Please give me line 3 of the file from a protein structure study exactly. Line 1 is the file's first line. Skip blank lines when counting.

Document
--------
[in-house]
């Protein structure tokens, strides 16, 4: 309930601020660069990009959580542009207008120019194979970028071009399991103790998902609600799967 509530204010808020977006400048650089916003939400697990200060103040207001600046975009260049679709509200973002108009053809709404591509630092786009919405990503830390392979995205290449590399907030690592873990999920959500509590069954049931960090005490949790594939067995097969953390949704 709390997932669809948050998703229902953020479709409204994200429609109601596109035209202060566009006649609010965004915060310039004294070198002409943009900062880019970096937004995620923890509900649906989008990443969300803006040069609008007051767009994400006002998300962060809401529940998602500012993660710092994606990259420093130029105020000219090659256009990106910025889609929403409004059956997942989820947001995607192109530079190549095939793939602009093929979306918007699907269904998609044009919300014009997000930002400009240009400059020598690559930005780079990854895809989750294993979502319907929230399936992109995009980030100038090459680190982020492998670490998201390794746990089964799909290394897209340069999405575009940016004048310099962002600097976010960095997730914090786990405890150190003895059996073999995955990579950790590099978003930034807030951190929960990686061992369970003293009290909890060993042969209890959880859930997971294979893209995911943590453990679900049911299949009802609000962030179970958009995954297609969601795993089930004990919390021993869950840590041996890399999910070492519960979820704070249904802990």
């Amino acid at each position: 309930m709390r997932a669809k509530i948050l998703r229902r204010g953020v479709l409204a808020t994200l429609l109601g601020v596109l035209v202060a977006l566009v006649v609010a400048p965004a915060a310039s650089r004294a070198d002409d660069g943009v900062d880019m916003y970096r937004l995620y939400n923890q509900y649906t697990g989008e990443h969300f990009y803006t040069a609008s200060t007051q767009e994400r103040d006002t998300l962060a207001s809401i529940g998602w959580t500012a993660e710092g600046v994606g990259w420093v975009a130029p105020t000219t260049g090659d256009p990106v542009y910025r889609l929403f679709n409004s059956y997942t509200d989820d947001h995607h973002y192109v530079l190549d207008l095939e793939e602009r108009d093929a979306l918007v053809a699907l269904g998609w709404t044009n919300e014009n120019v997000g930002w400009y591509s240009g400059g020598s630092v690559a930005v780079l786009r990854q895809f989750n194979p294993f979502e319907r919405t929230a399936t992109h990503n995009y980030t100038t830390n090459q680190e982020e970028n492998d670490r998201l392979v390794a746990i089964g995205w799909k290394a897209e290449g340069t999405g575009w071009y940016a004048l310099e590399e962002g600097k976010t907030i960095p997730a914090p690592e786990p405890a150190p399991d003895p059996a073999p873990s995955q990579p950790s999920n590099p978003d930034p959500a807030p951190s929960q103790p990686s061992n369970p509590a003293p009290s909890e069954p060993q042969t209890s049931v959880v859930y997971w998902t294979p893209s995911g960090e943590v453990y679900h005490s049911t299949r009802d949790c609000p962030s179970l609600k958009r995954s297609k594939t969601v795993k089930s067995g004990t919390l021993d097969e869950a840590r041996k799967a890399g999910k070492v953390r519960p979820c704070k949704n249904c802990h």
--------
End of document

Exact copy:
């Amino acid at each position: 309930m709390r997932a669809k509530i948050l998703r229902r204010g953020v479709l409204a808020t994200l429609l109601g601020v596109l035209v202060a977006l566009v006649v609010a400048p965004a915060a310039s650089r004294a070198d002409d660069g943009v900062d880019m916003y970096r937004l995620y939400n923890q509900y649906t697990g989008e990443h969300f990009y803006t040069a609008s200060t007051q767009e994400r103040d006002t998300l962060a207001s809401i529940g998602w959580t500012a993660e710092g600046v994606g990259w420093v975009a130029p105020t000219t260049g090659d256009p990106v542009y910025r889609l929403f679709n409004s059956y997942t509200d989820d947001h995607h973002y192109v530079l190549d207008l095939e793939e602009r108009d093929a979306l918007v053809a699907l269904g998609w709404t044009n919300e014009n120019v997000g930002w400009y591509s240009g400059g020598s630092v690559a930005v780079l786009r990854q895809f989750n194979p294993f979502e319907r919405t929230a399936t992109h990503n995009y980030t100038t830390n090459q680190e982020e970028n492998d670490r998201l392979v390794a746990i089964g995205w799909k290394a897209e290449g340069t999405g575009w071009y940016a004048l310099e590399e962002g600097k976010t907030i960095p997730a914090p690592e786990p405890a150190p399991d003895p059996a073999p873990s995955q990579p950790s999920n590099p978003d930034p959500a807030p951190s929960q103790p990686s061992n369970p509590a003293p009290s909890e069954p060993q042969t209890s049931v959880v859930y997971w998902t294979p893209s995911g960090e943590v453990y679900h005490s049911t299949r009802d949790c609000p962030s179970l609600k958009r995954s297609k594939t969601v795993k089930s067995g004990t919390l021993d097969e869950a840590r041996k799967a890399g999910k070492v953390r519960p979820c704070k949704n249904c802990h």